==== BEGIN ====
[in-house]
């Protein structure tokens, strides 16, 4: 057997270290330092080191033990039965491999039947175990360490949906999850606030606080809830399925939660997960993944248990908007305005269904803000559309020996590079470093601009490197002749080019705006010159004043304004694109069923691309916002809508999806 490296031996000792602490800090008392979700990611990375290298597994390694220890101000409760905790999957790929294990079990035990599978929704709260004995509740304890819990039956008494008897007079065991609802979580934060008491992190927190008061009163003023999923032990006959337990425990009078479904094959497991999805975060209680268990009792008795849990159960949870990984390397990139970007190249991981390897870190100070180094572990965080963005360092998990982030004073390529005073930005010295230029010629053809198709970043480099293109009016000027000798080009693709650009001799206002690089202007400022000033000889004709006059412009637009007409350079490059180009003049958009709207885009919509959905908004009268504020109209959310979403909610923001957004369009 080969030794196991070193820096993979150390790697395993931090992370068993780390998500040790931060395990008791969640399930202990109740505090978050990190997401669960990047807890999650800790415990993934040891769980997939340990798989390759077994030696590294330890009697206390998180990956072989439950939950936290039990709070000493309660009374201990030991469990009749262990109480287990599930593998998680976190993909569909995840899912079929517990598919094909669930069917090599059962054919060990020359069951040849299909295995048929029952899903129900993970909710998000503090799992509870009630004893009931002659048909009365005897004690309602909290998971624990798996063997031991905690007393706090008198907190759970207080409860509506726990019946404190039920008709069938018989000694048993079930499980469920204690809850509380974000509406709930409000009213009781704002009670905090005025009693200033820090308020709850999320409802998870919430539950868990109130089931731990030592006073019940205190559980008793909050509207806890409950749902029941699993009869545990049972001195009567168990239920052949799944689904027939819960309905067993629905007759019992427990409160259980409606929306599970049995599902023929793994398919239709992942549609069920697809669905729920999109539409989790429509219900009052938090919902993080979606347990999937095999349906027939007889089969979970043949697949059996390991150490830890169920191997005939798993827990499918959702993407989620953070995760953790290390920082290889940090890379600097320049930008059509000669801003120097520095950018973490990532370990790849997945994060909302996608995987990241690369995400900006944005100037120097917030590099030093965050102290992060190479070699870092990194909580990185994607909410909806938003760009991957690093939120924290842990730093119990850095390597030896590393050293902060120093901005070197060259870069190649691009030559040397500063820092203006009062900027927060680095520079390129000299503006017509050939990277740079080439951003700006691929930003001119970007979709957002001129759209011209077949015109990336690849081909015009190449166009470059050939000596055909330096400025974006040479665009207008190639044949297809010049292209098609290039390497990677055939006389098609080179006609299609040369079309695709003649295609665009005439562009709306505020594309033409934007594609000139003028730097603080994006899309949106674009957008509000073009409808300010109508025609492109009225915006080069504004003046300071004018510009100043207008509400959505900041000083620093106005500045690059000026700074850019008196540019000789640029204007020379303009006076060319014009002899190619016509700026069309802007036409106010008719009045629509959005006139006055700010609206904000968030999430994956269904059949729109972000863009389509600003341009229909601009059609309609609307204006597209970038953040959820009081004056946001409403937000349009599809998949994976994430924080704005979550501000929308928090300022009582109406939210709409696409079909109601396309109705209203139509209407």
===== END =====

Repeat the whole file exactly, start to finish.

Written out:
[in-house]
């Protein structure tokens, strides 16, 4: 057997270290330092080191033990039965491999039947175990360490949906999850606030606080809830399925939660997960993944248990908007305005269904803000559309020996590079470093601009490197002749080019705006010159004043304004694109069923691309916002809508999806 490296031996000792602490800090008392979700990611990375290298597994390694220890101000409760905790999957790929294990079990035990599978929704709260004995509740304890819990039956008494008897007079065991609802979580934060008491992190927190008061009163003023999923032990006959337990425990009078479904094959497991999805975060209680268990009792008795849990159960949870990984390397990139970007190249991981390897870190100070180094572990965080963005360092998990982030004073390529005073930005010295230029010629053809198709970043480099293109009016000027000798080009693709650009001799206002690089202007400022000033000889004709006059412009637009007409350079490059180009003049958009709207885009919509959905908004009268504020109209959310979403909610923001957004369009 080969030794196991070193820096993979150390790697395993931090992370068993780390998500040790931060395990008791969640399930202990109740505090978050990190997401669960990047807890999650800790415990993934040891769980997939340990798989390759077994030696590294330890009697206390998180990956072989439950939950936290039990709070000493309660009374201990030991469990009749262990109480287990599930593998998680976190993909569909995840899912079929517990598919094909669930069917090599059962054919060990020359069951040849299909295995048929029952899903129900993970909710998000503090799992509870009630004893009931002659048909009365005897004690309602909290998971624990798996063997031991905690007393706090008198907190759970207080409860509506726990019946404190039920008709069938018989000694048993079930499980469920204690809850509380974000509406709930409000009213009781704002009670905090005025009693200033820090308020709850999320409802998870919430539950868990109130089931731990030592006073019940205190559980008793909050509207806890409950749902029941699993009869545990049972001195009567168990239920052949799944689904027939819960309905067993629905007759019992427990409160259980409606929306599970049995599902023929793994398919239709992942549609069920697809669905729920999109539409989790429509219900009052938090919902993080979606347990999937095999349906027939007889089969979970043949697949059996390991150490830890169920191997005939798993827990499918959702993407989620953070995760953790290390920082290889940090890379600097320049930008059509000669801003120097520095950018973490990532370990790849997945994060909302996608995987990241690369995400900006944005100037120097917030590099030093965050102290992060190479070699870092990194909580990185994607909410909806938003760009991957690093939120924290842990730093119990850095390597030896590393050293902060120093901005070197060259870069190649691009030559040397500063820092203006009062900027927060680095520079390129000299503006017509050939990277740079080439951003700006691929930003001119970007979709957002001129759209011209077949015109990336690849081909015009190449166009470059050939000596055909330096400025974006040479665009207008190639044949297809010049292209098609290039390497990677055939006389098609080179006609299609040369079309695709003649295609665009005439562009709306505020594309033409934007594609000139003028730097603080994006899309949106674009957008509000073009409808300010109508025609492109009225915006080069504004003046300071004018510009100043207008509400959505900041000083620093106005500045690059000026700074850019008196540019000789640029204007020379303009006076060319014009002899190619016509700026069309802007036409106010008719009045629509959005006139006055700010609206904000968030999430994956269904059949729109972000863009389509600003341009229909601009059609309609609307204006597209970038953040959820009081004056946001409403937000349009599809998949994976994430924080704005979550501000929308928090300022009582109406939210709409696409079909109601396309109705209203139509209407």